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The No. 1 Ladies Detective Agency by Alexander McCall Smith

The No. 1 Ladies Detective Agency by Alexander McCall Smith (1998)
This series is easy reading because Smith keeps you interested, guessing and solving the mystery without taxing your brain power! The author interweaves a view of African culture and geography amidst the detective agency's business of solving its clients' problems. Precious Ramotswe sets up her No. 1 Ladies Detective Agency after she grows up and survives a young marriage. This mystery series is not for the hard-core mystery reader. Most enjoyable is the African setting for a change of pace from other mystery stories.

Watch the TV series based on the book, visit the author's website and learn more about Botswana.

Caught by Harlan Coben

Caught by Harlan Coben (2010)
Another great page-turner by Coben! This one grabbed me from the start and held me captive until the last word!! Many unexpected twists and turns to keep you on your toes. Also raises a number of thought-provoking issues, including how the internet and the media can manipulate and destroy individual’s lives; and the importance of forgiveness.

If you like page turners, check out our All Time Faves for Suspense/Thrillers.  Watch Coben discuss his new book on YouTube.com.

Box 21 by Anders Roslund and Borge Hellstrom

Box 21 by Anders Roslund and Borge Hellstrom (2009)
Swedish crime is intriguing. If you liked the Millennium Trilogy by Stieg Larsson, this book is for you. It is second in the Ewert Grens thrillers, a series with cutting edge crime and dark characters. I suggest reading the first book, The Beast, because two stories converge in Box 21 – an unfinished thread from the first book and a brand-spanking new blockbuster in the second. Although much of the plot circles around the sex slave trade, the authors show restraint in portraying this grueling subject.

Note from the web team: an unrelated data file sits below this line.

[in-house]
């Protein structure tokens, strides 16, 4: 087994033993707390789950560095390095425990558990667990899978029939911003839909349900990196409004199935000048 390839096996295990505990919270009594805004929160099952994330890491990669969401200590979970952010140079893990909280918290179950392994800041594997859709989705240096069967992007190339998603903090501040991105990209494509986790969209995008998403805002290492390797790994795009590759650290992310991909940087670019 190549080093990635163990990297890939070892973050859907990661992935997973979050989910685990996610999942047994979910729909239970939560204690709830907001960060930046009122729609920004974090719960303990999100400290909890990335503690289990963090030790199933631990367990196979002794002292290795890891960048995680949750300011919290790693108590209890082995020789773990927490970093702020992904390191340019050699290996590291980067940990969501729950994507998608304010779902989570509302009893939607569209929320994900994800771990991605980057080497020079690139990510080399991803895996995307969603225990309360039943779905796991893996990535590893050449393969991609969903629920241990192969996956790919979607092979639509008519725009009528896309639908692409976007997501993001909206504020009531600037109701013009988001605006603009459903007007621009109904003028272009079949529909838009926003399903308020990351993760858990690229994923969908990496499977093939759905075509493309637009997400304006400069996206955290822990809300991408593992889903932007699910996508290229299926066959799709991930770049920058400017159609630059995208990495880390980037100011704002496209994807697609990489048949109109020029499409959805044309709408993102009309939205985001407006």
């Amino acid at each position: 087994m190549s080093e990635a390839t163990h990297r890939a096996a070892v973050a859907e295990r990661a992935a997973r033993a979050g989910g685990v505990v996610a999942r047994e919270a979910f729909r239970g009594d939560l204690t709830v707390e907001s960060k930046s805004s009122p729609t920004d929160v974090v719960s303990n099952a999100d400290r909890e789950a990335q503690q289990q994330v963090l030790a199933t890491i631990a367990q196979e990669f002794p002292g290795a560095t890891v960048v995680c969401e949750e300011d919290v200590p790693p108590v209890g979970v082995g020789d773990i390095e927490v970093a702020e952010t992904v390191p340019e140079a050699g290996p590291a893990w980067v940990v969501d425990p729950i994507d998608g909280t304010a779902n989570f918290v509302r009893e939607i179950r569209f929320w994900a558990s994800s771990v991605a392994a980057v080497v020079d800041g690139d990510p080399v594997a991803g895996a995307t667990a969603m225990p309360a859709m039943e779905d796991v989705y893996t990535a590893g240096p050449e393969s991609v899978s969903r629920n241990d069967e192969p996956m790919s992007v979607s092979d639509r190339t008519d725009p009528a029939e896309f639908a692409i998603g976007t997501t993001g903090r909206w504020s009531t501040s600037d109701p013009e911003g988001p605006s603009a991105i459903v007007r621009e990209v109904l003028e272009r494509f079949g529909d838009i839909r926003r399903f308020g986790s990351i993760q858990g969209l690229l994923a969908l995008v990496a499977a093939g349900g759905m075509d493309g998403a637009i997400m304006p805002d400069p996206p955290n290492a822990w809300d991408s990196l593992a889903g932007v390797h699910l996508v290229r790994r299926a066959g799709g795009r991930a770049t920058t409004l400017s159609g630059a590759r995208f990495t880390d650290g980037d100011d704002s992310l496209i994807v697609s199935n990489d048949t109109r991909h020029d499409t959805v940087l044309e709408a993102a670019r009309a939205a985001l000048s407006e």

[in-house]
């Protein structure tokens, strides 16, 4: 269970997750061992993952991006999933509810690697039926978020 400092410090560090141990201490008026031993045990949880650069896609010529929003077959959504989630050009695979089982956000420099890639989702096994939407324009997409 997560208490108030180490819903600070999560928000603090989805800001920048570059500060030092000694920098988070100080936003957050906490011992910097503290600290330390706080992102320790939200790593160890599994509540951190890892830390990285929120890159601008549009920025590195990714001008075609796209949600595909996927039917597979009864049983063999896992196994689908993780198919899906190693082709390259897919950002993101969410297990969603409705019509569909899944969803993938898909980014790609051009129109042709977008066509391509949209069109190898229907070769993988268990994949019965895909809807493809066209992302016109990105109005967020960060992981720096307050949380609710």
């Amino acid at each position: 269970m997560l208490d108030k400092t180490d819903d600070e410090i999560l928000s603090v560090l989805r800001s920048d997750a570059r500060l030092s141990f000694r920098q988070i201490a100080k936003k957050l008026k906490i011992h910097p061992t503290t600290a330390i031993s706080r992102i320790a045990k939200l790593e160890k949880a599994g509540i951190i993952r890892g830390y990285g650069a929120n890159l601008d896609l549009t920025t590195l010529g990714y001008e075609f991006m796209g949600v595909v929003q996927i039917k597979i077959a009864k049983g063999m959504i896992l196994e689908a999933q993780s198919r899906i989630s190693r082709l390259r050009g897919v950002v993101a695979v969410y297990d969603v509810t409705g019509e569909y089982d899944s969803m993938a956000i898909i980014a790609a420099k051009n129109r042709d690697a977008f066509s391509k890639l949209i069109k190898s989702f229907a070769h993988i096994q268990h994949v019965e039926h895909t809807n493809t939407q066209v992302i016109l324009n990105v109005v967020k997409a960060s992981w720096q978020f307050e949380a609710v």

Starred reviews indicate that this series could really fly. Time will tell.

For more on the authors, check out their website.

Devil’s Garden by Ace Atkins

Devil’s Garden by Ace Atkins (2009)
Fatty Arbunkle
was a silent movie comic at the top of the box office when he was accused of murdering a young starlet in a drunken debauch. Sam Hammett (later known as Dashiell) was a Pinkerton operative hired to work on the case. Those two sentences are true. What author Atkins does with them is to develop a marvelous feel for the time, early 1920s, the place, San Francisco, and the characters, real and imaginary.

Pick up a copy of the book at Indian Prairie or the Woodridge Public Library and join the Crime Readers Book Club discussion on December 16, 2010, 7 p.m. at the Downers Grove Wine Shop, 1240 75th Street.

The Brass Verdict by Michael Connelly

The Brass Verdict by Michael Connelly (2008)
If you've read Michael Connelly's other mystery books, you'll understand the characters from previous novels. This is the first Michael Connelly book I've read and it didn't matter that I did not know the characters from his other books.

You'll immediately think of the O.J. trial in LA. The opening line on page 3 is the book's theme: "Everybody lies.  Cops lie. Lawyers lie. Witnesses lie. The victims lie. The trial is a contest of lies." The book offers  interesting insights into a lawyer's mind. The Brass Verdict has an easy writing style and is fun at the end when all the characters in the plot merge.

Check out the author's website and read the EW.com review.